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The Red Zone: Sexual Violence on College Campuses

The first semester of college is an exciting time, filled with endless opportunities for learning, growth, new relationships, and increased independence. However, occurring among all of this newness is also what experts and academics have come to refer to as “the Red Zone.” The Red Zone is a time of statistically heightened instances of sexual assault that happens during the first semester of college. Read on to learn more and help you or your college-bound loved one have an informed start to the school year.

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The Red Zone is the time spanning the start of the fall semester through Thanksgiving break when more than 50% of all college sexual assaults are statistically found to occur.1 Inside Higher Ed (2019) outlines this concept and the need for universities to take more effective preventative measures:

While many colleges have programs that educate students about the Red Zone and how to avoid it, some institutions offer ineffective, “fluffy” programs that oversimplify the issue and fail to address the underlying culture that facilitates sexual violence on campus. Sexual assault prevention activists said college administrators must do more than just make students aware of the Red Zone. A U.S. Department of Justice study of nine colleges found that 629 sexual assaults occurred among first-year students in September and October 2014, which was more than the assaults that occurred during the next four months combined, when 521 sex assaults were reported by first-year students.

The timing of these incidents is not coincidental; the Red Zone time frame coincides with the countless parties celebrating students’ return to campus. Greek organizations also typically hold their “rush” events for students interested in joining fraternities and sororities during the first couple of months of the semester. Freshmen are particularly vulnerable because they are unfamiliar with the campus, including where and to whom to report a sexual assault.2

While this information understandably might conjure feelings of alarm or anxiety, remember that knowledge is power. College can be a time of immense pleasure, exploration, and joy.

For many, college comes with it an increased freedom to learn more about yourself, including your desires, boundaries, and preferences. Listed below are some strategies to support you engaging in sexual relationships that feel safe and pleasurable.

  • Give some thought to your sexual desires and boundaries ahead of time. While it’s often hard to know for sure, and changing your mind in the moment is always ok, feel empowered to communicate your wants and limits clearly to your sexual partner before you find yourself in the heat of the moment. Giving thought to this in advance can help empower you to more clearly know where your “yeses” and “nos” lie in the moment. Knowing what you want is sexy!
  • Ask your partner what they want, and really listen to what they tell you. Asking communicates a respect of boundaries as well as your intention to be a connected sexual partner. What an exciting question to be asked!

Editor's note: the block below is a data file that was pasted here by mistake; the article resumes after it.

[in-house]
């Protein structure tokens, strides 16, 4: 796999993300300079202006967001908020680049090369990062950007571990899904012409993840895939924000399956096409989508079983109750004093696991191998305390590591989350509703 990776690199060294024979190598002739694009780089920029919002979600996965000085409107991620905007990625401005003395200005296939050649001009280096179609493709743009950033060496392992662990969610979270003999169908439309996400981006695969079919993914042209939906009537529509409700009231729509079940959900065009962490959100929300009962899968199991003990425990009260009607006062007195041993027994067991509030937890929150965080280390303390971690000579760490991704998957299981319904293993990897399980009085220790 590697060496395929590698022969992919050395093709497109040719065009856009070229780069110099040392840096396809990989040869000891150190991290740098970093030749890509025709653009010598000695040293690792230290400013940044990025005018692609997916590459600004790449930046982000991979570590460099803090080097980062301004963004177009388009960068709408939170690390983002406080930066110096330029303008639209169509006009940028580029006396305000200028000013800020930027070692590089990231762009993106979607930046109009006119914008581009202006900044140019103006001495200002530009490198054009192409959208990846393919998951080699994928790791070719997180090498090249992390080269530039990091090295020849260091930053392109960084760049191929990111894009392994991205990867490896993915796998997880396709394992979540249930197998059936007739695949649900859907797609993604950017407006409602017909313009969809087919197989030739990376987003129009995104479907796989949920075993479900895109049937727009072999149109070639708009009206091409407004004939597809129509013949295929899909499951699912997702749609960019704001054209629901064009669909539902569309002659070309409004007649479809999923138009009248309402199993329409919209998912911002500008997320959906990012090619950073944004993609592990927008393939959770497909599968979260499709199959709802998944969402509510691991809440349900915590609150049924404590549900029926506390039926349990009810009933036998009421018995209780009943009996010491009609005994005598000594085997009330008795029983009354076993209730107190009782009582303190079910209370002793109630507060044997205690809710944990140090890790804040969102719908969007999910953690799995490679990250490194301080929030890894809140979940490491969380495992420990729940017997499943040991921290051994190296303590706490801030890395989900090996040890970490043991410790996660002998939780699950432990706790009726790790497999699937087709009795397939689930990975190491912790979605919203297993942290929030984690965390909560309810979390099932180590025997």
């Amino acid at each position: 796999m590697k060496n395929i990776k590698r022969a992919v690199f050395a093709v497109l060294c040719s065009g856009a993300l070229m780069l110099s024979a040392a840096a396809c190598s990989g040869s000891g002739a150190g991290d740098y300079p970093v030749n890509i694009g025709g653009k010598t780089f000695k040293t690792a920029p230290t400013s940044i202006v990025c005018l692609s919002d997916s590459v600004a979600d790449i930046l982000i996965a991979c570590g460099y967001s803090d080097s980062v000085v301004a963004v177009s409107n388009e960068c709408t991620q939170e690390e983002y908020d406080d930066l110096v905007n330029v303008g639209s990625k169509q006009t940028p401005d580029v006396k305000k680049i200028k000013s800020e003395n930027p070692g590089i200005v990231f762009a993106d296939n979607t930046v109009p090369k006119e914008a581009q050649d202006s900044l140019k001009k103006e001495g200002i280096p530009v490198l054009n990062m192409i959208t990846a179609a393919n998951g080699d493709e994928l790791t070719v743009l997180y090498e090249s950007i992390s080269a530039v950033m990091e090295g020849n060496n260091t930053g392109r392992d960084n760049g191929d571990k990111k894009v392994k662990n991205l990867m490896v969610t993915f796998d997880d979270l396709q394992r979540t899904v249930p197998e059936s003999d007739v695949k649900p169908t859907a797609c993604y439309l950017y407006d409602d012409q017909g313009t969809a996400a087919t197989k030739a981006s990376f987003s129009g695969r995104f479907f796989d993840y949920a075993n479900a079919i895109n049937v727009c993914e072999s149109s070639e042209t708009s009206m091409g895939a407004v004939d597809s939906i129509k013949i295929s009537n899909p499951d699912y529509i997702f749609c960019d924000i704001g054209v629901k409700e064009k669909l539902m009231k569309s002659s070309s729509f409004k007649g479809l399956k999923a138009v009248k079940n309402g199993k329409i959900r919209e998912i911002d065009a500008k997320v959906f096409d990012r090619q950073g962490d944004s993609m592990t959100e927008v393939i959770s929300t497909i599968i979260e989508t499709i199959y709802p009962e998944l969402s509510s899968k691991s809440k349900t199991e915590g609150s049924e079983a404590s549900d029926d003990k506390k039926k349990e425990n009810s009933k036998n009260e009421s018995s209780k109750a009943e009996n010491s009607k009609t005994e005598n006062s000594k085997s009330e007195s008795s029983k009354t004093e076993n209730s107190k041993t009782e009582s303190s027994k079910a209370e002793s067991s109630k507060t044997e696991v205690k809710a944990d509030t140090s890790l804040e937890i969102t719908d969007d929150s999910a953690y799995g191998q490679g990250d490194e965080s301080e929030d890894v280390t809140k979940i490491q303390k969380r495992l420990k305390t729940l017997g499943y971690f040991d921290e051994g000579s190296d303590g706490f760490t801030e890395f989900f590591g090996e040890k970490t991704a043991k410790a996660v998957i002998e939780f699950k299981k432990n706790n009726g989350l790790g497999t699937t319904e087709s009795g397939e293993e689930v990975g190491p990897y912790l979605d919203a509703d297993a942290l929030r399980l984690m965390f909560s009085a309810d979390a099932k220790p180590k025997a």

• Verbal communication, especially in regard to consent, is never the wrong move. Share what you want, what you don’t, and when you’ve reached your limits. Ask the same of your partner.
  • No one knows you better than you. Trust your gut. If you’re feeling unsure or unsafe, lean into those feelings. If you’re feeling excited, pleasure-filled, and comfortable, it’s ok to lean into those feelings, too.

Check out this blog post from End Rape On Campus, where a survivor of campus sexual assault shares tips on how she prepares herself to return to campus.3 Key takeaways include:

  • Identify your network of supportive people
  • Identify supports for your physical and mental health
  • Take advantage of academic services and accommodations when available
  • Be gentle with yourself

The Pennsylvania Coalition Against Rape has put together a digestible resource guide that walks you through questions to ask your campus or prospective campus about what its doing to prevent sexual violence and support survivors, steps for more effective prevention efforts, and links to resources to other organizations doing work to end sexual violence on college campuses.4

Want to brush up on ways to be proactive about your sexual health as your return to campus? This blog post from the National Sexual Violence Resource Center outlines some great need-to-knows.5 Or, want to talk to your teen about healthy relationships and consent as they’re packing up their twin-XL sheets? Again, the NSVRC has you covered.6

If you have experienced sexual violence on campus and want to learn more about your rights, the End Rape on Campus website outlines numerous resources and policies, such as Title IX and the Clery Act, that are in place to support you.7

The 2014 Student Summit on Sexual Assault report out of the California Coalition Against Sexual Assault (CALCASA) centers student voices and puts forth prevention recommendations for campuses working to shift the culture of sexual assault.8